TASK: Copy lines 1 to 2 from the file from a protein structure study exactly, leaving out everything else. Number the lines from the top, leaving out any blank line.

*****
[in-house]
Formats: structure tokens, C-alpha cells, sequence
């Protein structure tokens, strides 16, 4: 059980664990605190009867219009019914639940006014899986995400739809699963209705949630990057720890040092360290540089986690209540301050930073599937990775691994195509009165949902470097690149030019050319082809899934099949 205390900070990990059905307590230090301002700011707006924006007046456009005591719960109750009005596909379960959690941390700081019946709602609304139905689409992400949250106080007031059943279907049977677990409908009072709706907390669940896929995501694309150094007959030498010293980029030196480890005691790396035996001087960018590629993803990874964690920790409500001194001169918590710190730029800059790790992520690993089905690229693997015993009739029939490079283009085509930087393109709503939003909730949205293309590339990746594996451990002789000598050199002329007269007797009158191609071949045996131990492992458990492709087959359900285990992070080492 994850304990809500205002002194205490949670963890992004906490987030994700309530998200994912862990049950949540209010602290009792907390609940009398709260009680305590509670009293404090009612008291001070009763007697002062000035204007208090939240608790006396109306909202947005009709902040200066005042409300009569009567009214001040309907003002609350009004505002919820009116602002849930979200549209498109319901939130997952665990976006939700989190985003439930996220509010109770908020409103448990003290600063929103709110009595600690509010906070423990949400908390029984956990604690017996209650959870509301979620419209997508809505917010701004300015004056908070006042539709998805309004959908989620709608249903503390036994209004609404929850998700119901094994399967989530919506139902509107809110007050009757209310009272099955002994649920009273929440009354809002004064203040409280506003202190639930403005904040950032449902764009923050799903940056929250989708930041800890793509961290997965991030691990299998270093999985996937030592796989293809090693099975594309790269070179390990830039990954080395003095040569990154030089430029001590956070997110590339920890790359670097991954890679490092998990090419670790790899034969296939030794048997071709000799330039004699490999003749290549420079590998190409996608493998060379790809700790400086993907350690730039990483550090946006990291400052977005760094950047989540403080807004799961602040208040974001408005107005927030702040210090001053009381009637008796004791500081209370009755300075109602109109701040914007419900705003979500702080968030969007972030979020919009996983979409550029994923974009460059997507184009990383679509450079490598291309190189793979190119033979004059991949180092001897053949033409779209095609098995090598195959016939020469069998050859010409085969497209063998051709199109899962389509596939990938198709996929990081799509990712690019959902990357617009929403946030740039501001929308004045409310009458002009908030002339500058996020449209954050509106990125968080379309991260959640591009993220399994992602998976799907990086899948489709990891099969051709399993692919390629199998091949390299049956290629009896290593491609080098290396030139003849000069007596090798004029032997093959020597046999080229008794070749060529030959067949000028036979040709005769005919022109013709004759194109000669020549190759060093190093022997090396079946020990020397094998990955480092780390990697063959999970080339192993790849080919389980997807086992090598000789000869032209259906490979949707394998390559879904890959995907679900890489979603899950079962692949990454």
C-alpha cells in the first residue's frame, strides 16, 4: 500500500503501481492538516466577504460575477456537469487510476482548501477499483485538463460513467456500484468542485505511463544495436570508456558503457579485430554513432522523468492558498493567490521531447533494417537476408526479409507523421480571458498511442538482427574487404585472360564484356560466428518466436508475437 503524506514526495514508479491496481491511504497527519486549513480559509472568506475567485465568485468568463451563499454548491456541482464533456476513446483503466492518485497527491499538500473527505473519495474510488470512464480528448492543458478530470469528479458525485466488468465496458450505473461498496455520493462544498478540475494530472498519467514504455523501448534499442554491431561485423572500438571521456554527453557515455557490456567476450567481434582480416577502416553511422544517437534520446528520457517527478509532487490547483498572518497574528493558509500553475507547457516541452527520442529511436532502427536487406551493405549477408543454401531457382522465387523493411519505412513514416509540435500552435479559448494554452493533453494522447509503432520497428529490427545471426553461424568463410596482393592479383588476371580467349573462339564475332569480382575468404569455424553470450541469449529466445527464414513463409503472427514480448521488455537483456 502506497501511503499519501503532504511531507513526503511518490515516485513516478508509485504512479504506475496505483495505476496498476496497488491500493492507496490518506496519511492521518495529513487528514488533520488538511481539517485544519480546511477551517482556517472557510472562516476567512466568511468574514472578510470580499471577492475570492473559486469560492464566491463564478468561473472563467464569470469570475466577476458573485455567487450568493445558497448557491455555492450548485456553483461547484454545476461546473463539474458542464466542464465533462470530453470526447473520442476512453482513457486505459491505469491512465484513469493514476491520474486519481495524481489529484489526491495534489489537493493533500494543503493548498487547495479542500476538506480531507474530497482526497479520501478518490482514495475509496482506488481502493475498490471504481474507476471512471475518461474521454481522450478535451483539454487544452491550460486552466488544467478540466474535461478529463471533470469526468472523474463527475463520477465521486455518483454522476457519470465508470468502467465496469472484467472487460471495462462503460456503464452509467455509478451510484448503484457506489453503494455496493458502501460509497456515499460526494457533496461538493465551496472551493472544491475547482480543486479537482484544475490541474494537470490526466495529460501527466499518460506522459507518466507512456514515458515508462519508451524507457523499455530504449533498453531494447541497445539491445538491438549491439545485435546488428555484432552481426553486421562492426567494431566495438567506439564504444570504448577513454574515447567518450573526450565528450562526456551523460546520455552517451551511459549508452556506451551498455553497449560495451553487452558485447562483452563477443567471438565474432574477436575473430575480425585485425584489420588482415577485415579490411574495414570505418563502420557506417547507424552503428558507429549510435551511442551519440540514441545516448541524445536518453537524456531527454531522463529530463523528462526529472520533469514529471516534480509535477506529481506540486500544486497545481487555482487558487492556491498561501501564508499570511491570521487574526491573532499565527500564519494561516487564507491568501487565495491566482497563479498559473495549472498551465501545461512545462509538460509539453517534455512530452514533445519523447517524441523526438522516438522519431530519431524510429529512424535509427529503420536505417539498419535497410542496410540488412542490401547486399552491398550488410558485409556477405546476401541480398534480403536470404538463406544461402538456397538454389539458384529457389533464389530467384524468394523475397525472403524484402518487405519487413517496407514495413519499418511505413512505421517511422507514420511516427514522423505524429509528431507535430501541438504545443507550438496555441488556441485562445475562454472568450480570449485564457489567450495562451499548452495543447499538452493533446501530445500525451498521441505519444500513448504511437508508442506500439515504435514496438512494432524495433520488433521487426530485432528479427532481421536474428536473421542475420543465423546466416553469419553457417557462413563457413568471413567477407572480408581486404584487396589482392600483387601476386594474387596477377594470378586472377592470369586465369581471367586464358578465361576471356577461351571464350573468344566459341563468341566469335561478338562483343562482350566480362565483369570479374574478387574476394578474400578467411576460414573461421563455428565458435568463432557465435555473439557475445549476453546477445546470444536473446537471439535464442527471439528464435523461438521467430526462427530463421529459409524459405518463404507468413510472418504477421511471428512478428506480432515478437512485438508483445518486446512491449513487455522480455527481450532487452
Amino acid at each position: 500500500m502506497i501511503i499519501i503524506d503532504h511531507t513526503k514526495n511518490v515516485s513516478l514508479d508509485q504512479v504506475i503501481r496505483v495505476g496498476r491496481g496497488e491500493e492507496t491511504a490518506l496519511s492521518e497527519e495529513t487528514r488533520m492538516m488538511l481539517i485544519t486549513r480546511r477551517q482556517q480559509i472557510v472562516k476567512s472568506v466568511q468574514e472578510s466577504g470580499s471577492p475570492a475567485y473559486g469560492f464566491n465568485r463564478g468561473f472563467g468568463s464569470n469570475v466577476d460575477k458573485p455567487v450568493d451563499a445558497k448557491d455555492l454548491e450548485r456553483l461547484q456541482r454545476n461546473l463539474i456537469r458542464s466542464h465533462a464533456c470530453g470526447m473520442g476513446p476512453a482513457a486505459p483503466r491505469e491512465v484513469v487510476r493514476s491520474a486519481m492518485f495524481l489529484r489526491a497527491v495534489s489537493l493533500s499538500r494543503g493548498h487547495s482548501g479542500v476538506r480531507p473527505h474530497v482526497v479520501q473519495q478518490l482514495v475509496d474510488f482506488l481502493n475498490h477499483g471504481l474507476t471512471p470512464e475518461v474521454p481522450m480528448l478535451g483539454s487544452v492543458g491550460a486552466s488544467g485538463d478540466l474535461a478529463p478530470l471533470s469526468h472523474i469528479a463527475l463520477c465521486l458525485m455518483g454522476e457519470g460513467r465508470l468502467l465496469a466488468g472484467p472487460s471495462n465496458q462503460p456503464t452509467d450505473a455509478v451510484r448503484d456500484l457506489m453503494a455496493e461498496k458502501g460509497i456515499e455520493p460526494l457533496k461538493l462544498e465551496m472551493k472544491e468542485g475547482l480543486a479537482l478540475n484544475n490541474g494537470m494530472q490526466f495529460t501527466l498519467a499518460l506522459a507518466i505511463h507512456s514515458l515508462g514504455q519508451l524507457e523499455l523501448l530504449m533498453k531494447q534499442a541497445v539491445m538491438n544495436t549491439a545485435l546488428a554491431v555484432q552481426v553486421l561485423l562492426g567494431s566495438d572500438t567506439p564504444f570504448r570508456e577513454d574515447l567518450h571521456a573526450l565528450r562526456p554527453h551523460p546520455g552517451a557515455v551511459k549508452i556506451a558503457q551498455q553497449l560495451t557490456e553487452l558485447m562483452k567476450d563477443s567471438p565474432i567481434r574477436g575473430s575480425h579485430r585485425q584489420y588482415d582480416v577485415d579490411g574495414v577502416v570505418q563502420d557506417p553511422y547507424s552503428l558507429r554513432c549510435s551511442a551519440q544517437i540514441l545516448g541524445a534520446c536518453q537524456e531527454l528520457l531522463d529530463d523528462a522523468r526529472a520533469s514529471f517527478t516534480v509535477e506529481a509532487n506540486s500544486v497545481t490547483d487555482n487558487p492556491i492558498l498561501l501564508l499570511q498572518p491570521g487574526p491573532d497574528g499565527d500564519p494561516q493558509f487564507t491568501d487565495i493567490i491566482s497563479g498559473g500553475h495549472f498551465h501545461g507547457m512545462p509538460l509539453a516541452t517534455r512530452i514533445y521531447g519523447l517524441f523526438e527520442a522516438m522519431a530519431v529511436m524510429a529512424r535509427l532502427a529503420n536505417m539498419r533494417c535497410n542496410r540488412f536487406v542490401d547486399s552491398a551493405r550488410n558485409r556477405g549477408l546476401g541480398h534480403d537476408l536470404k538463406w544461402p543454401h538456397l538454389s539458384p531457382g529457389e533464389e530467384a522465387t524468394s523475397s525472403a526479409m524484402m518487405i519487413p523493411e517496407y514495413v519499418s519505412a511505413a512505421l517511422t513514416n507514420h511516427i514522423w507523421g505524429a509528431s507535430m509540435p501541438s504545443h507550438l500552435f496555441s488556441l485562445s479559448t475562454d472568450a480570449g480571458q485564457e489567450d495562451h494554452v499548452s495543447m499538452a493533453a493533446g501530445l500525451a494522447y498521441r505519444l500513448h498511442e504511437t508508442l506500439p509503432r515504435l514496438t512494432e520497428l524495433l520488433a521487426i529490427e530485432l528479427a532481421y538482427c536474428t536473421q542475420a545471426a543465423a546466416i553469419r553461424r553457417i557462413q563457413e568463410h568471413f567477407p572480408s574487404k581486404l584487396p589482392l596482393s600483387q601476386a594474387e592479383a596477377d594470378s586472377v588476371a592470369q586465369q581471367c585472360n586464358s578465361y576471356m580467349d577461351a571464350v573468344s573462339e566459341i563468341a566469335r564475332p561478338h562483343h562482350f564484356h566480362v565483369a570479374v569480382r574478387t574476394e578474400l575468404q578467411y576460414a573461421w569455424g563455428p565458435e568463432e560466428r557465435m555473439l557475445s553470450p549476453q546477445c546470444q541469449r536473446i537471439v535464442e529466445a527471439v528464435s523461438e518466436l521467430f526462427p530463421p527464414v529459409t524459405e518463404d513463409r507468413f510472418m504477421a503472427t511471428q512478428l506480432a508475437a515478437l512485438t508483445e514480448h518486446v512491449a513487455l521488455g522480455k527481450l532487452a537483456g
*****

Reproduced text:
[in-house]
Formats: structure tokens, C-alpha cells, sequence